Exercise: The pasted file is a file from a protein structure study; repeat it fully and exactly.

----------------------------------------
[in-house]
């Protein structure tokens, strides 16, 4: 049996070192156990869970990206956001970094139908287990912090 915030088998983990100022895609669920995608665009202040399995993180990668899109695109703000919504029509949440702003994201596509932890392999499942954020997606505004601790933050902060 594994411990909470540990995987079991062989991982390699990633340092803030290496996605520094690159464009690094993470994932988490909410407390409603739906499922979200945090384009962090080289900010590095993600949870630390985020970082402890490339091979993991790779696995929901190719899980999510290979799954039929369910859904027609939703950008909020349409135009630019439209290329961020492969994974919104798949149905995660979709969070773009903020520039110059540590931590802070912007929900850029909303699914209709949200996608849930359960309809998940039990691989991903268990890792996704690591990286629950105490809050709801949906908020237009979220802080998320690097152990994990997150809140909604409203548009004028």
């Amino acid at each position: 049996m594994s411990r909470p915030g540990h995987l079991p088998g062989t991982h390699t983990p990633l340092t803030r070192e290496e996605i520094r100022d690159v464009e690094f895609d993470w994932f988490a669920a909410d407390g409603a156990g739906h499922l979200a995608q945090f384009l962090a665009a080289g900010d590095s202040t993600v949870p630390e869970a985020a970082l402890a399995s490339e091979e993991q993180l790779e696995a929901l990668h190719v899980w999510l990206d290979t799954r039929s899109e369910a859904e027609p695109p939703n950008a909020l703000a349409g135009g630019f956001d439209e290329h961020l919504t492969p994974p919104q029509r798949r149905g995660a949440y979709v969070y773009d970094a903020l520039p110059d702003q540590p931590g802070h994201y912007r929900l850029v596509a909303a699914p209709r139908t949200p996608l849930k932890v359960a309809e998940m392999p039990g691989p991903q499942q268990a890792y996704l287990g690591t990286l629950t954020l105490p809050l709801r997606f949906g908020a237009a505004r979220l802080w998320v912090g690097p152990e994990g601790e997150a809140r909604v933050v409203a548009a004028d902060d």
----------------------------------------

[in-house]
């Protein structure tokens, strides 16, 4: 049996070192156990869970990206956001970094139908287990912090 915030088998983990100022895609669920995608665009202040399995993180990668899109695109703000919504029509949440702003994201596509932890392999499942954020997606505004601790933050902060 594994411990909470540990995987079991062989991982390699990633340092803030290496996605520094690159464009690094993470994932988490909410407390409603739906499922979200945090384009962090080289900010590095993600949870630390985020970082402890490339091979993991790779696995929901190719899980999510290979799954039929369910859904027609939703950008909020349409135009630019439209290329961020492969994974919104798949149905995660979709969070773009903020520039110059540590931590802070912007929900850029909303699914209709949200996608849930359960309809998940039990691989991903268990890792996704690591990286629950105490809050709801949906908020237009979220802080998320690097152990994990997150809140909604409203548009004028």
């Amino acid at each position: 049996m594994s411990r909470p915030g540990h995987l079991p088998g062989t991982h390699t983990p990633l340092t803030r070192e290496e996605i520094r100022d690159v464009e690094f895609d993470w994932f988490a669920a909410d407390g409603a156990g739906h499922l979200a995608q945090f384009l962090a665009a080289g900010d590095s202040t993600v949870p630390e869970a985020a970082l402890a399995s490339e091979e993991q993180l790779e696995a929901l990668h190719v899980w999510l990206d290979t799954r039929s899109e369910a859904e027609p695109p939703n950008a909020l703000a349409g135009g630019f956001d439209e290329h961020l919504t492969p994974p919104q029509r798949r149905g995660a949440y979709v969070y773009d970094a903020l520039p110059d702003q540590p931590g802070h994201y912007r929900l850029v596509a909303a699914p209709r139908t949200p996608l849930k932890v359960a309809e998940m392999p039990g691989p991903q499942q268990a890792y996704l287990g690591t990286l629950t954020l105490p809050l709801r997606f949906g908020a237009a505004r979220l802080w998320v912090g690097p152990e994990g601790e997150a809140r909604v933050v409203a548009a004028d902060d």